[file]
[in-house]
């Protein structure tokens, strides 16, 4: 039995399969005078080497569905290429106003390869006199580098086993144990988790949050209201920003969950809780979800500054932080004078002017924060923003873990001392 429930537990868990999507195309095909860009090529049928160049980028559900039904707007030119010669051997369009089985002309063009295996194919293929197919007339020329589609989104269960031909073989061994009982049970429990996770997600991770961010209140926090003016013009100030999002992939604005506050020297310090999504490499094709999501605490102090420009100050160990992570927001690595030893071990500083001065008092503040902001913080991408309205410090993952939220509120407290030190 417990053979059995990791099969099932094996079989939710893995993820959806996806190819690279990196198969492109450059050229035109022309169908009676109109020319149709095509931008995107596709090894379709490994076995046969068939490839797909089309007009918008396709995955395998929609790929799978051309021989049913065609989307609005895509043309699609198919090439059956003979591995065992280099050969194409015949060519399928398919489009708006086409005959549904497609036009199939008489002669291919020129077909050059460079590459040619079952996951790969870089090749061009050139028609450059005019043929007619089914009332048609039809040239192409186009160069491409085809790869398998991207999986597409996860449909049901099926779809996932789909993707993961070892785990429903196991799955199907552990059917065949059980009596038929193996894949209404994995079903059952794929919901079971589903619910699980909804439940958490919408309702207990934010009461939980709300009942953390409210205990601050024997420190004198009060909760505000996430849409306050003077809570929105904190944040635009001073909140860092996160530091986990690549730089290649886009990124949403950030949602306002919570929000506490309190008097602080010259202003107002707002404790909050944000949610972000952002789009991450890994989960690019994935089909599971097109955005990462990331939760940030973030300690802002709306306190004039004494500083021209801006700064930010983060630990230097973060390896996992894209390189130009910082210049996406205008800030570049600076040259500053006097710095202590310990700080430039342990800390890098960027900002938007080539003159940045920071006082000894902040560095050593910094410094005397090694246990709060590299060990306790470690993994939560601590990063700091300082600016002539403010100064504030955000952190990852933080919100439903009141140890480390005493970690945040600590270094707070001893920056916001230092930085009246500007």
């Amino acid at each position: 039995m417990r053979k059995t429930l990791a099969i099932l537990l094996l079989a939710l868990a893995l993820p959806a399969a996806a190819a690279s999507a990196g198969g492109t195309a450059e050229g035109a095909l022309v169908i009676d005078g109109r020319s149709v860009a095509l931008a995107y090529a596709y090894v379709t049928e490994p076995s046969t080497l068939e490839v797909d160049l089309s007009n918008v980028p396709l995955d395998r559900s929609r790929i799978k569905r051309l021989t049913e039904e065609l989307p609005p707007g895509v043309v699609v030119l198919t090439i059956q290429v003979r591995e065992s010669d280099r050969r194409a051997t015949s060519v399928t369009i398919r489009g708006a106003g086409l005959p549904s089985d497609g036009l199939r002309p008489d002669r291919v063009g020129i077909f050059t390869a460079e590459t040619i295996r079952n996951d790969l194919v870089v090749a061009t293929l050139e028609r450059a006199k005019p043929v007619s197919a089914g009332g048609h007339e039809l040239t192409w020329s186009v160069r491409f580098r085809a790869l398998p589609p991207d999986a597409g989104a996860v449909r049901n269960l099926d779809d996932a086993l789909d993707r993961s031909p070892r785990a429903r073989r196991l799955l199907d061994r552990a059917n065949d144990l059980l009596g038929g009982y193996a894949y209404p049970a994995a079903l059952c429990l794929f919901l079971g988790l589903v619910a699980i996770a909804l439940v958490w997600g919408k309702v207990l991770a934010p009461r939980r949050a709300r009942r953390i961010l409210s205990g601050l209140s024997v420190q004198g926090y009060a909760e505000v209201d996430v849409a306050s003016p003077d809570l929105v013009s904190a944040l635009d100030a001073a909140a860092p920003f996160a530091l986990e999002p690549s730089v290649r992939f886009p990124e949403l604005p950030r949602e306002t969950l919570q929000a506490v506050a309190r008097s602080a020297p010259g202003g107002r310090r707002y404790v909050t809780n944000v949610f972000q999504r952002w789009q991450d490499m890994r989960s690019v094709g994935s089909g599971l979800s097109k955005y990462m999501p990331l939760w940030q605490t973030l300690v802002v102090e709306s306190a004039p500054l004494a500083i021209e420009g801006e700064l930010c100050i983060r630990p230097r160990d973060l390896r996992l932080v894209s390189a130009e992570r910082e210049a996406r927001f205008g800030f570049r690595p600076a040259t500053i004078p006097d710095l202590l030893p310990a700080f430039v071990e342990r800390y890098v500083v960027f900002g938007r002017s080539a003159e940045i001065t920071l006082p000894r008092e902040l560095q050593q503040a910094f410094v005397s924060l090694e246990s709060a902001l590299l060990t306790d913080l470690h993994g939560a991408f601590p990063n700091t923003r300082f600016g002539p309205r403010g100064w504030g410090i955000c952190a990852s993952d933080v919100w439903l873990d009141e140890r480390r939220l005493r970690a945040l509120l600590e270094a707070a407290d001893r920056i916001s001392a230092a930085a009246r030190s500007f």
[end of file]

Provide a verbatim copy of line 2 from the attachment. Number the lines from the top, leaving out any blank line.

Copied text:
């Protein structure tokens, strides 16, 4: 039995399969005078080497569905290429106003390869006199580098086993144990988790949050209201920003969950809780979800500054932080004078002017924060923003873990001392 429930537990868990999507195309095909860009090529049928160049980028559900039904707007030119010669051997369009089985002309063009295996194919293929197919007339020329589609989104269960031909073989061994009982049970429990996770997600991770961010209140926090003016013009100030999002992939604005506050020297310090999504490499094709999501605490102090420009100050160990992570927001690595030893071990500083001065008092503040902001913080991408309205410090993952939220509120407290030190 417990053979059995990791099969099932094996079989939710893995993820959806996806190819690279990196198969492109450059050229035109022309169908009676109109020319149709095509931008995107596709090894379709490994076995046969068939490839797909089309007009918008396709995955395998929609790929799978051309021989049913065609989307609005895509043309699609198919090439059956003979591995065992280099050969194409015949060519399928398919489009708006086409005959549904497609036009199939008489002669291919020129077909050059460079590459040619079952996951790969870089090749061009050139028609450059005019043929007619089914009332048609039809040239192409186009160069491409085809790869398998991207999986597409996860449909049901099926779809996932789909993707993961070892785990429903196991799955199907552990059917065949059980009596038929193996894949209404994995079903059952794929919901079971589903619910699980909804439940958490919408309702207990934010009461939980709300009942953390409210205990601050024997420190004198009060909760505000996430849409306050003077809570929105904190944040635009001073909140860092996160530091986990690549730089290649886009990124949403950030949602306002919570929000506490309190008097602080010259202003107002707002404790909050944000949610972000952002789009991450890994989960690019994935089909599971097109955005990462990331939760940030973030300690802002709306306190004039004494500083021209801006700064930010983060630990230097973060390896996992894209390189130009910082210049996406205008800030570049600076040259500053006097710095202590310990700080430039342990800390890098960027900002938007080539003159940045920071006082000894902040560095050593910094410094005397090694246990709060590299060990306790470690993994939560601590990063700091300082600016002539403010100064504030955000952190990852933080919100439903009141140890480390005493970690945040600590270094707070001893920056916001230092930085009246500007």